We hypothesize that the bioavailability of adsorbed organic contaminants is determined by their conformation upon adsorption and that this conformation is affected by the chemical properties of the surface and the contaminant. Research will quantify the surface chemistry effects on adsorption conformation and the subsequent availability of adsorbed contaminants for bacterial degradation.
We will determine the degradation kinetics for model compounds separately and as mixtures in suspended pure and mixed bacterial cultures. Biofilm formation kinetics for pure and defiined mixed cultures, cultivated on a benign substrate will be determined. Silicon crystals of known texture will serve as control surfaces.
Next we will use self assembled monolayers (SAMs) to bind desired functional groups to silicon sub strata; thus controlling local surface chemistry at constant topography. Variation in surface chemistry of each substratum will be determined by a regimen of surface analyses.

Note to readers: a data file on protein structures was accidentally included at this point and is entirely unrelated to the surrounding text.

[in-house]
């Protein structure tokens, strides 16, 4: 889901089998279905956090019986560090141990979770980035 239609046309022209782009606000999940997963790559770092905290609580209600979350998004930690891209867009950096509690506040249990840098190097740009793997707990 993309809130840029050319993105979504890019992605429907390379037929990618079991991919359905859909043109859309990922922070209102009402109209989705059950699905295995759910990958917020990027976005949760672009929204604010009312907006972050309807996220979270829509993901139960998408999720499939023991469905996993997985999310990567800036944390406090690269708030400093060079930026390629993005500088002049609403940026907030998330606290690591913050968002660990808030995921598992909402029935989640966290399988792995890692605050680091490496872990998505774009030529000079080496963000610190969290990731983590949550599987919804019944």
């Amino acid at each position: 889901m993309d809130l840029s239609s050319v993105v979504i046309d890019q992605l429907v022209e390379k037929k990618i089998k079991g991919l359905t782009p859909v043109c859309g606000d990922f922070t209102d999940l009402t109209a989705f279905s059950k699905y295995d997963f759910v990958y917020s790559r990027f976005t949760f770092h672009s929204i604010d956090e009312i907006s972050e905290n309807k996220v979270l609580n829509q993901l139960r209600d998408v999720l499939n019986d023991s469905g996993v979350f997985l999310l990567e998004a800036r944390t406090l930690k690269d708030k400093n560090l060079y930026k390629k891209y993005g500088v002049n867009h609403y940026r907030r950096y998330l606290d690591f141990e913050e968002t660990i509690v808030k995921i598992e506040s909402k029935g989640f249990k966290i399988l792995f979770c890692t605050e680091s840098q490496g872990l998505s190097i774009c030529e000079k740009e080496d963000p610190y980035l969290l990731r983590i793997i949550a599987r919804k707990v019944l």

Single organic contaminants, then mixtures of those contaminants will be exposed to the various sub strata. Contaminant configuration will vary due to the pre-treatment chemistry or the spatial variation in that treatment. Contaminant conformations will be quantified using the techniques above.
Rates of bacterial cell adhesion and bio~im formation will be measured non-invasively using ~uorescent confocal microscopic image analysis. Degradation of adsorbed contarninants will be monitored using ~uorescent reporter genes. Rates of contaminant degradation, alone or within a mixture, will be correlated to the molecular configuration adsorbed to the surface.